Eugène and Edmond are the two American rheas of the park
Where do they live?
A large part of the South American continent (Brazil, Bolivia, Paraguay and Argentina)
Did you know?
The American rhea nest is built by the male. He digs a small hole in the ground, about a metre in diameter, and then lines the bottom with vegetation. Males may mate with several females, all of whom lay their eggs in the same nest, meaning that a nest can easily contain 10 to 60 eggs! Males are also the ones who incubate the eggs and take care of the young.
Also known as the greater rhea, this flightless bird is the largest of the American continent. Its legs are long and strong, with toes that help with running and travelling over long distances.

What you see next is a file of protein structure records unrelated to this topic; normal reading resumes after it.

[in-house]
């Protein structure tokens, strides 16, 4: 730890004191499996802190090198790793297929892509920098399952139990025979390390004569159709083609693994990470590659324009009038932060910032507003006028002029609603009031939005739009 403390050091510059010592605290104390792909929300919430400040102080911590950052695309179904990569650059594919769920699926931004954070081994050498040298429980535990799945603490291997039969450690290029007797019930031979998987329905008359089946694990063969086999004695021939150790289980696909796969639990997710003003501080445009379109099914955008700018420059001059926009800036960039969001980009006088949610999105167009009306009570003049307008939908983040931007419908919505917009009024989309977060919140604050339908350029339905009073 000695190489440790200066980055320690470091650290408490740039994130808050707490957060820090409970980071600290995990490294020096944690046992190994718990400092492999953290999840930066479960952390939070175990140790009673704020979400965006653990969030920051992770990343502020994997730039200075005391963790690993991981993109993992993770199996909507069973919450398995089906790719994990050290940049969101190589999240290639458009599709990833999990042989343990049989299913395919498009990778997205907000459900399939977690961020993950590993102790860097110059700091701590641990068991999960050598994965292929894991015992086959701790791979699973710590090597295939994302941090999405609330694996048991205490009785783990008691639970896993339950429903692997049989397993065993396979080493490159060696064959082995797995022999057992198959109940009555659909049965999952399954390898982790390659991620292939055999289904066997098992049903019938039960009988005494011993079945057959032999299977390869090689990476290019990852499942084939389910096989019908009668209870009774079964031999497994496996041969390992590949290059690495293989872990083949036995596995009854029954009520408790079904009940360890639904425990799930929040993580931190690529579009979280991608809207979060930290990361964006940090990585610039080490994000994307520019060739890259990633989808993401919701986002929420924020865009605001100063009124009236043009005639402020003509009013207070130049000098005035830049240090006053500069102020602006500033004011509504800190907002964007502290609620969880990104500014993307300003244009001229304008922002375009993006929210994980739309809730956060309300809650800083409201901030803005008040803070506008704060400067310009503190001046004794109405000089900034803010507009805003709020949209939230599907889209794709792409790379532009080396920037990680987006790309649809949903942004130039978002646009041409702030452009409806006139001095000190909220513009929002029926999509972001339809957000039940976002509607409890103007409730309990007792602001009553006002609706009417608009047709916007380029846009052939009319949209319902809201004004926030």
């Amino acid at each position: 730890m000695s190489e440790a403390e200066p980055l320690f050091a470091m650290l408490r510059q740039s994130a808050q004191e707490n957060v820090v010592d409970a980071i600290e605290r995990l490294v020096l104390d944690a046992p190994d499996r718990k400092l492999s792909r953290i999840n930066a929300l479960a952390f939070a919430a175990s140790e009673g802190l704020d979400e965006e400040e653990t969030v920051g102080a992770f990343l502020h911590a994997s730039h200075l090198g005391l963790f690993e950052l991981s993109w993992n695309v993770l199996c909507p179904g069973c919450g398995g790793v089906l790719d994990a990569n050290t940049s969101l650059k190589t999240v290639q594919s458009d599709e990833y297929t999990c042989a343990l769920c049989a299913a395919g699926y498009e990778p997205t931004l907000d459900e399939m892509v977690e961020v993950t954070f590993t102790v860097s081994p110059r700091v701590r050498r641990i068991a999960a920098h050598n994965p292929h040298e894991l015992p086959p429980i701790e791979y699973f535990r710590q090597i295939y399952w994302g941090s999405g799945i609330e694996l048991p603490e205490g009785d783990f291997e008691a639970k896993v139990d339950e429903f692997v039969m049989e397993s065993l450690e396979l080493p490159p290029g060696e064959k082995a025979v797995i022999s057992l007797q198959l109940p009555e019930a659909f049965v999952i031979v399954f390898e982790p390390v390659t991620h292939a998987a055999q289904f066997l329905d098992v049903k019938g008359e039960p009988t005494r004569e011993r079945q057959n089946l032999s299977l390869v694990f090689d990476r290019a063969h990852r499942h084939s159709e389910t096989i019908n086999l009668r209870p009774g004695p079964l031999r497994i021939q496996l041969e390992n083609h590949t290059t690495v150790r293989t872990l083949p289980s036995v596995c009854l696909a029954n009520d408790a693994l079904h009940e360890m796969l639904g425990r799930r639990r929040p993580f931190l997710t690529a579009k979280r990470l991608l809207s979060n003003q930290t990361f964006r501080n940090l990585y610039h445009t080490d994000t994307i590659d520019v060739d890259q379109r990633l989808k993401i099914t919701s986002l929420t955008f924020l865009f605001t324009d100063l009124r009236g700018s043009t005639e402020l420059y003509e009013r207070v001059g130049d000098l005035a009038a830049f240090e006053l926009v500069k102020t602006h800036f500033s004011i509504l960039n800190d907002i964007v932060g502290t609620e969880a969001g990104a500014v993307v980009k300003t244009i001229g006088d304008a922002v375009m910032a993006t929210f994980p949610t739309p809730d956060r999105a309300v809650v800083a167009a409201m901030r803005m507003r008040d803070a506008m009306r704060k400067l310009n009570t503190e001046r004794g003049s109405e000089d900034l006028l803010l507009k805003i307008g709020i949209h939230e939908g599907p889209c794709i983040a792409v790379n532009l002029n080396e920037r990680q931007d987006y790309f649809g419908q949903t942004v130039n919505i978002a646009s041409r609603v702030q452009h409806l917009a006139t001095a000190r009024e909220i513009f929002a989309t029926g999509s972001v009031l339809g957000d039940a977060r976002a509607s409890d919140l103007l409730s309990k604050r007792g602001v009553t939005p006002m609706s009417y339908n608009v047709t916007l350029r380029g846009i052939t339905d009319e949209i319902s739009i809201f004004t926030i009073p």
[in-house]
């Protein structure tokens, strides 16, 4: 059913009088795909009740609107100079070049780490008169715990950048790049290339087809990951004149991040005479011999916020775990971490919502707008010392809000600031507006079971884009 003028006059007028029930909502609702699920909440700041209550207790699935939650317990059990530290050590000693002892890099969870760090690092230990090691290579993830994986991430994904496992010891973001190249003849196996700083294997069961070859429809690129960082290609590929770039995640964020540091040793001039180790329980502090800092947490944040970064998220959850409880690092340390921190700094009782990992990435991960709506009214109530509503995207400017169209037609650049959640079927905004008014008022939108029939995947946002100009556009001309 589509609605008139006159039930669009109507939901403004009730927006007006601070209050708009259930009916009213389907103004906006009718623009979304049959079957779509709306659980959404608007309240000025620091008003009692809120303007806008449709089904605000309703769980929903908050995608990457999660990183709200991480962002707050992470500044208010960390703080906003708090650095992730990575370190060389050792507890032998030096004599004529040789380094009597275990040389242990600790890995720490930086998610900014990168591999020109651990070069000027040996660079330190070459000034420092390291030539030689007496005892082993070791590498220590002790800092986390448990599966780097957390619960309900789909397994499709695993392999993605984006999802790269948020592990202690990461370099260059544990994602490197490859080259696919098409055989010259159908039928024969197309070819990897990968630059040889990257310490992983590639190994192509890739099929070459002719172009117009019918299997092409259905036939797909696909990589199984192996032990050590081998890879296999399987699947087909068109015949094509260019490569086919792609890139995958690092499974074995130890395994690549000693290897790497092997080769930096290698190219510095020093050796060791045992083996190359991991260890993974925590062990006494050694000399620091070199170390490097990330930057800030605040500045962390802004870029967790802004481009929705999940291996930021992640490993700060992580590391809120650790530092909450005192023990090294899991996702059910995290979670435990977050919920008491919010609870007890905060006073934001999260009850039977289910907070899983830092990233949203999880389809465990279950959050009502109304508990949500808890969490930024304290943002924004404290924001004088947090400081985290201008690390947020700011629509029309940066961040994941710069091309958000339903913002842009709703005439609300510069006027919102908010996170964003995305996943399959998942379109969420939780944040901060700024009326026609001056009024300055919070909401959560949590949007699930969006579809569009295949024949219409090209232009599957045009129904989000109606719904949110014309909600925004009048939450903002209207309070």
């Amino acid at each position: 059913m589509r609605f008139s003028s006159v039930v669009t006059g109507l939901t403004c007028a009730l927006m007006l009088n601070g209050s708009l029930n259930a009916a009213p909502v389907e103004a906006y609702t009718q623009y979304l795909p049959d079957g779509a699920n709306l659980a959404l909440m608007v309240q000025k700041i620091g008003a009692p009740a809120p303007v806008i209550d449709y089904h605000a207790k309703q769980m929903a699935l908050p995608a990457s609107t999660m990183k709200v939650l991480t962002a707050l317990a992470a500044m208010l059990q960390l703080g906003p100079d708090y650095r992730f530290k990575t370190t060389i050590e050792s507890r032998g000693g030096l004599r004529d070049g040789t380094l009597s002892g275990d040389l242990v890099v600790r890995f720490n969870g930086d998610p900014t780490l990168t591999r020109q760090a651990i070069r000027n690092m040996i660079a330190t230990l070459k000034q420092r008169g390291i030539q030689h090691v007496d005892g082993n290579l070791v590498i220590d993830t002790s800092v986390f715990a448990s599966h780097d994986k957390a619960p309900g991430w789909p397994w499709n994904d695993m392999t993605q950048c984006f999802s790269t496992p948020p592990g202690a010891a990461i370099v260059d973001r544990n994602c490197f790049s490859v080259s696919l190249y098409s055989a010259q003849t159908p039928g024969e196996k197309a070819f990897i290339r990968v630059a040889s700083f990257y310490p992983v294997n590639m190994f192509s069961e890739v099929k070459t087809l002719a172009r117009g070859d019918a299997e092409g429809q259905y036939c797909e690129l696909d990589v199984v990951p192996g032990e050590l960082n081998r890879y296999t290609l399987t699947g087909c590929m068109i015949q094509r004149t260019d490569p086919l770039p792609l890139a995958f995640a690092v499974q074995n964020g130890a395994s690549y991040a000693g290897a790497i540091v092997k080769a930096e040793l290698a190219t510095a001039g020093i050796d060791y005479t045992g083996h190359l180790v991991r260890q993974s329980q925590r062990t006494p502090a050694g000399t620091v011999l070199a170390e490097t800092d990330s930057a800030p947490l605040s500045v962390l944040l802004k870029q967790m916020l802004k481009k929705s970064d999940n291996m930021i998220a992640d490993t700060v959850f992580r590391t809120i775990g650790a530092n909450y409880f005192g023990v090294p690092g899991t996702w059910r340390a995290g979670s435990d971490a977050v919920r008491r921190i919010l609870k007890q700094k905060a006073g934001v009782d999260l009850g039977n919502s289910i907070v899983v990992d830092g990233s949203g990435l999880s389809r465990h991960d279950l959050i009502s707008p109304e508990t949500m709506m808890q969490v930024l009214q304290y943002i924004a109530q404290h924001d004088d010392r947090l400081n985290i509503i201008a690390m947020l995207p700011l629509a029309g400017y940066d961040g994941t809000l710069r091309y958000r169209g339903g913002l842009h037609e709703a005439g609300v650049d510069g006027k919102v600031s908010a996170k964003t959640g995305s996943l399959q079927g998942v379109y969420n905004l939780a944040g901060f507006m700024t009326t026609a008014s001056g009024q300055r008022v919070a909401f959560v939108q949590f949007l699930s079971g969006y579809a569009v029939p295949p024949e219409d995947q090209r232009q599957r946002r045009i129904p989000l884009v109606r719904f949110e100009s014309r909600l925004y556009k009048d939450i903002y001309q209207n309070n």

The rhea's cry sounds more like a roar that a bird song. It is mostly used by males during courting. The sound of the call gave the bird its local name of "ñandù".
Up to 1.40 m.
Eggs measure 13 cm by 9 cm and weigh 600 grams.
In Germany, 3 couples that escaped from a farm in 2000 survived the winter and reproduced successfully in an environment similar to their natural habitat. In 2013, their population was estimated to be more than 100 individuals. In light of their adaptability, reintroduction projects of American rheas born in captivity are possible.